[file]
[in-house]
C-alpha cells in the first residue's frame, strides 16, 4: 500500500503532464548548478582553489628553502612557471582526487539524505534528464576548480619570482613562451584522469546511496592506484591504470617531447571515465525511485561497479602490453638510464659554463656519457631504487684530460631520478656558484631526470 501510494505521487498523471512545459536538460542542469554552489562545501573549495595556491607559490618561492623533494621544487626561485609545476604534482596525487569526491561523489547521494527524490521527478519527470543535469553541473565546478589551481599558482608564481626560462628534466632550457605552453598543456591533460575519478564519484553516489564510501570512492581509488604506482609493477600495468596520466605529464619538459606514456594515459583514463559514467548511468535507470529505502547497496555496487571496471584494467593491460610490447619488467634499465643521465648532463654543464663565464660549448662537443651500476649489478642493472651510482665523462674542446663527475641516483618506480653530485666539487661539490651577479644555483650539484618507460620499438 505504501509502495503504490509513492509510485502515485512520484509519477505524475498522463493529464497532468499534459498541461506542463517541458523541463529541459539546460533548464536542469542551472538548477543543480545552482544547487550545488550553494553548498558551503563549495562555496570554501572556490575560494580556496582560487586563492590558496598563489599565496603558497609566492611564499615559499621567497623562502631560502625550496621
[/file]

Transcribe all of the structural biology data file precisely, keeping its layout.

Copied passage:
[in-house]
C-alpha cells in the first residue's frame, strides 16, 4: 500500500503532464548548478582553489628553502612557471582526487539524505534528464576548480619570482613562451584522469546511496592506484591504470617531447571515465525511485561497479602490453638510464659554463656519457631504487684530460631520478656558484631526470 501510494505521487498523471512545459536538460542542469554552489562545501573549495595556491607559490618561492623533494621544487626561485609545476604534482596525487569526491561523489547521494527524490521527478519527470543535469553541473565546478589551481599558482608564481626560462628534466632550457605552453598543456591533460575519478564519484553516489564510501570512492581509488604506482609493477600495468596520466605529464619538459606514456594515459583514463559514467548511468535507470529505502547497496555496487571496471584494467593491460610490447619488467634499465643521465648532463654543464663565464660549448662537443651500476649489478642493472651510482665523462674542446663527475641516483618506480653530485666539487661539490651577479644555483650539484618507460620499438 505504501509502495503504490509513492509510485502515485512520484509519477505524475498522463493529464497532468499534459498541461506542463517541458523541463529541459539546460533548464536542469542551472538548477543543480545552482544547487550545488550553494553548498558551503563549495562555496570554501572556490575560494580556496582560487586563492590558496598563489599565496603558497609566492611564499615559499621567497623562502631560502625550496621